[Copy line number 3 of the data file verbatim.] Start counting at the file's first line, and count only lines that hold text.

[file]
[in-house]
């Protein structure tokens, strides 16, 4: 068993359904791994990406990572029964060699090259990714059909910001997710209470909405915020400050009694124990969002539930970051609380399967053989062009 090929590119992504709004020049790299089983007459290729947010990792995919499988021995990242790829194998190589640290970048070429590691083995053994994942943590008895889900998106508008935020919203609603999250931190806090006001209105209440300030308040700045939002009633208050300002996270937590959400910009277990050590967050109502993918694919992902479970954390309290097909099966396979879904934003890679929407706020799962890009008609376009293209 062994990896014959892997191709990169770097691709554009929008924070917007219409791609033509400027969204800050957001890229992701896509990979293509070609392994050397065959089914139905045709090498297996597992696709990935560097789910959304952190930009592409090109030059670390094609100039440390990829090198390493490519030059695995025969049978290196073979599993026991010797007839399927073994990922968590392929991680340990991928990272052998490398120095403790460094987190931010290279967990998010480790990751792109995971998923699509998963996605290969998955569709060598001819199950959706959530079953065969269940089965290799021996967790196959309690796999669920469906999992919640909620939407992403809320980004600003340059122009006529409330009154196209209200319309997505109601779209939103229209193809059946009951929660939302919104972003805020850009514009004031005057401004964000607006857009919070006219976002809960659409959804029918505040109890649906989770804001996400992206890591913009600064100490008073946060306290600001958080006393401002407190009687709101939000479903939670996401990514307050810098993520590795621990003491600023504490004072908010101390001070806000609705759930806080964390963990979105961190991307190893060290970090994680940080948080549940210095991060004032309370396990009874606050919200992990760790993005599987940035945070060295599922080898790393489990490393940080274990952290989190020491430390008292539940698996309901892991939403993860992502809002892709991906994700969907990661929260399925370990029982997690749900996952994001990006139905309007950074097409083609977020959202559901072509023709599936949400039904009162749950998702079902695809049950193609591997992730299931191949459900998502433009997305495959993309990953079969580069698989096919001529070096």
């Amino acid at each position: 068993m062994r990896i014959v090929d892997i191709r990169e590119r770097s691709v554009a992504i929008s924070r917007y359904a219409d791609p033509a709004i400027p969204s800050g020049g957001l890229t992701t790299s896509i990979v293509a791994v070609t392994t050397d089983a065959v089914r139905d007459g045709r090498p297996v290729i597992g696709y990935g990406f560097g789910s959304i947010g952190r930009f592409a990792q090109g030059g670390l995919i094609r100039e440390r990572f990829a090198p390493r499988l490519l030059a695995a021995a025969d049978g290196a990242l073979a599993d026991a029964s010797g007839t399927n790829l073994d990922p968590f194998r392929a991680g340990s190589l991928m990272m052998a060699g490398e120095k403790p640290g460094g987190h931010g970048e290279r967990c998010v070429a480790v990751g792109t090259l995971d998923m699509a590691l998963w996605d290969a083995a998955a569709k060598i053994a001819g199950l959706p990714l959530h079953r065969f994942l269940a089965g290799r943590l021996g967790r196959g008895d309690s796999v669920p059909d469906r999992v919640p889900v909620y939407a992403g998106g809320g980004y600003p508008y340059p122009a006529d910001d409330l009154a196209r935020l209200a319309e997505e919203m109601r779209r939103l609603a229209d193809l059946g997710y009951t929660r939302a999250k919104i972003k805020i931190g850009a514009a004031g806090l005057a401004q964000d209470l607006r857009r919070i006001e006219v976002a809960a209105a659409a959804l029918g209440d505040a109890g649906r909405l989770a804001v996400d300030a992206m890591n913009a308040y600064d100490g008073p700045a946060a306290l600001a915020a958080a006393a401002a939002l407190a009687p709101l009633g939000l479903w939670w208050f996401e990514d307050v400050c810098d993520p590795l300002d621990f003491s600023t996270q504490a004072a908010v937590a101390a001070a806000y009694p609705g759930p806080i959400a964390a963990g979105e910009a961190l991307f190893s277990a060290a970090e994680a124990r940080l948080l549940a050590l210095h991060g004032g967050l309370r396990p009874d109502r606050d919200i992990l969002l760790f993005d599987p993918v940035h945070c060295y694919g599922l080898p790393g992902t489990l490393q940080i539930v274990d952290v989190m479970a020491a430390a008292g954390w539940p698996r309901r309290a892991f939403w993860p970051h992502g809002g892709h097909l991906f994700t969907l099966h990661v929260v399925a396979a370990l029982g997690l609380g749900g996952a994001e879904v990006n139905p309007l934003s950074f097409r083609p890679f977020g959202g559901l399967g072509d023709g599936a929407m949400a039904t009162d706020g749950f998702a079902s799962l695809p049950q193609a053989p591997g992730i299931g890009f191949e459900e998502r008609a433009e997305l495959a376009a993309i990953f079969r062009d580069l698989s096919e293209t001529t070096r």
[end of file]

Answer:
């Amino acid at each position: 068993m062994r990896i014959v090929d892997i191709r990169e590119r770097s691709v554009a992504i929008s924070r917007y359904a219409d791609p033509a709004i400027p969204s800050g020049g957001l890229t992701t790299s896509i990979v293509a791994v070609t392994t050397d089983a065959v089914r139905d007459g045709r090498p297996v290729i597992g696709y990935g990406f560097g789910s959304i947010g952190r930009f592409a990792q090109g030059g670390l995919i094609r100039e440390r990572f990829a090198p390493r499988l490519l030059a695995a021995a025969d049978g290196a990242l073979a599993d026991a029964s010797g007839t399927n790829l073994d990922p968590f194998r392929a991680g340990s190589l991928m990272m052998a060699g490398e120095k403790p640290g460094g987190h931010g970048e290279r967990c998010v070429a480790v990751g792109t090259l995971d998923m699509a590691l998963w996605d290969a083995a998955a569709k060598i053994a001819g199950l959706p990714l959530h079953r065969f994942l269940a089965g290799r943590l021996g967790r196959g008895d309690s796999v669920p059909d469906r999992v919640p889900v909620y939407a992403g998106g809320g980004y600003p508008y340059p122009a006529d910001d409330l009154a196209r935020l209200a319309e997505e919203m109601r779209r939103l609603a229209d193809l059946g997710y009951t929660r939302a999250k919104i972003k805020i931190g850009a514009a004031g806090l005057a401004q964000d209470l607006r857009r919070i006001e006219v976002a809960a209105a659409a959804l029918g209440d505040a109890g649906r909405l989770a804001v996400d300030a992206m890591n913009a308040y600064d100490g008073p700045a946060a306290l600001a915020a958080a006393a401002a939002l407190a009687p709101l009633g939000l479903w939670w208050f996401e990514d307050v400050c810098d993520p590795l300002d621990f003491s600023t996270q504490a004072a908010v937590a101390a001070a806000y009694p609705g759930p806080i959400a964390a963990g979105e910009a961190l991307f190893s277990a060290a970090e994680a124990r940080l948080l549940a050590l210095h991060g004032g967050l309370r396990p009874d109502r606050d919200i992990l969002l760790f993005d599987p993918v940035h945070c060295y694919g599922l080898p790393g992902t489990l490393q940080i539930v274990d952290v989190m479970a020491a430390a008292g954390w539940p698996r309901r309290a892991f939403w993860p970051h992502g809002g892709h097909l991906f994700t969907l099966h990661v929260v399925a396979a370990l029982g997690l609380g749900g996952a994001e879904v990006n139905p309007l934003s950074f097409r083609p890679f977020g959202g559901l399967g072509d023709g599936a929407m949400a039904t009162d706020g749950f998702a079902s799962l695809p049950q193609a053989p591997g992730i299931g890009f191949e459900e998502r008609a433009e997305l495959a376009a993309i990953f079969r062009d580069l698989s096919e293209t001529t070096r």